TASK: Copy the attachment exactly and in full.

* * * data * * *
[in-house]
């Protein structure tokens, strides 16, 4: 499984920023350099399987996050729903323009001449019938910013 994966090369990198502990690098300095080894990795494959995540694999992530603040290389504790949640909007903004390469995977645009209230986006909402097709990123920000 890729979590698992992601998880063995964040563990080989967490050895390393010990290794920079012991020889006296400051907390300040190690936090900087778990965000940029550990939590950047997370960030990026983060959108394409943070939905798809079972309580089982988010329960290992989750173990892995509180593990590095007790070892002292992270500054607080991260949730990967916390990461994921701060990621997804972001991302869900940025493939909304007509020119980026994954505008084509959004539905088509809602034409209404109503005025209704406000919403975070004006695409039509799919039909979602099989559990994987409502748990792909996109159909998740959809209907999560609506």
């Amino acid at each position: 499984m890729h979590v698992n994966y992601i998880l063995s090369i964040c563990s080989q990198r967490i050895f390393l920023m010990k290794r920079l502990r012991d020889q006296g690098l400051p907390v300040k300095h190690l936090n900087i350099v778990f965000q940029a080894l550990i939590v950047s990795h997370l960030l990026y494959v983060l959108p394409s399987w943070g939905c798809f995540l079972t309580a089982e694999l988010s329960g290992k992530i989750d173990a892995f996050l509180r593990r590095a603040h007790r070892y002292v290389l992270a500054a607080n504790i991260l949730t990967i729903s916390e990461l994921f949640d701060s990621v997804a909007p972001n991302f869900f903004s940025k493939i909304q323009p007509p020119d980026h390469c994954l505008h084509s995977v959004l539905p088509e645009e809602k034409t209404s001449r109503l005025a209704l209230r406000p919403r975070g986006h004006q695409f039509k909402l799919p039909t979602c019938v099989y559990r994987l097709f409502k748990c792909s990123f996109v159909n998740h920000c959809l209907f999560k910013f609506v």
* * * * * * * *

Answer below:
[in-house]
């Protein structure tokens, strides 16, 4: 499984920023350099399987996050729903323009001449019938910013 994966090369990198502990690098300095080894990795494959995540694999992530603040290389504790949640909007903004390469995977645009209230986006909402097709990123920000 890729979590698992992601998880063995964040563990080989967490050895390393010990290794920079012991020889006296400051907390300040190690936090900087778990965000940029550990939590950047997370960030990026983060959108394409943070939905798809079972309580089982988010329960290992989750173990892995509180593990590095007790070892002292992270500054607080991260949730990967916390990461994921701060990621997804972001991302869900940025493939909304007509020119980026994954505008084509959004539905088509809602034409209404109503005025209704406000919403975070004006695409039509799919039909979602099989559990994987409502748990792909996109159909998740959809209907999560609506």
């Amino acid at each position: 499984m890729h979590v698992n994966y992601i998880l063995s090369i964040c563990s080989q990198r967490i050895f390393l920023m010990k290794r920079l502990r012991d020889q006296g690098l400051p907390v300040k300095h190690l936090n900087i350099v778990f965000q940029a080894l550990i939590v950047s990795h997370l960030l990026y494959v983060l959108p394409s399987w943070g939905c798809f995540l079972t309580a089982e694999l988010s329960g290992k992530i989750d173990a892995f996050l509180r593990r590095a603040h007790r070892y002292v290389l992270a500054a607080n504790i991260l949730t990967i729903s916390e990461l994921f949640d701060s990621v997804a909007p972001n991302f869900f903004s940025k493939i909304q323009p007509p020119d980026h390469c994954l505008h084509s995977v959004l539905p088509e645009e809602k034409t209404s001449r109503l005025a209704l209230r406000p919403r975070g986006h004006q695409f039509k909402l799919p039909t979602c019938v099989y559990r994987l097709f409502k748990c792909s990123f996109v159909n998740h920000c959809l209907f999560k910013f609506v």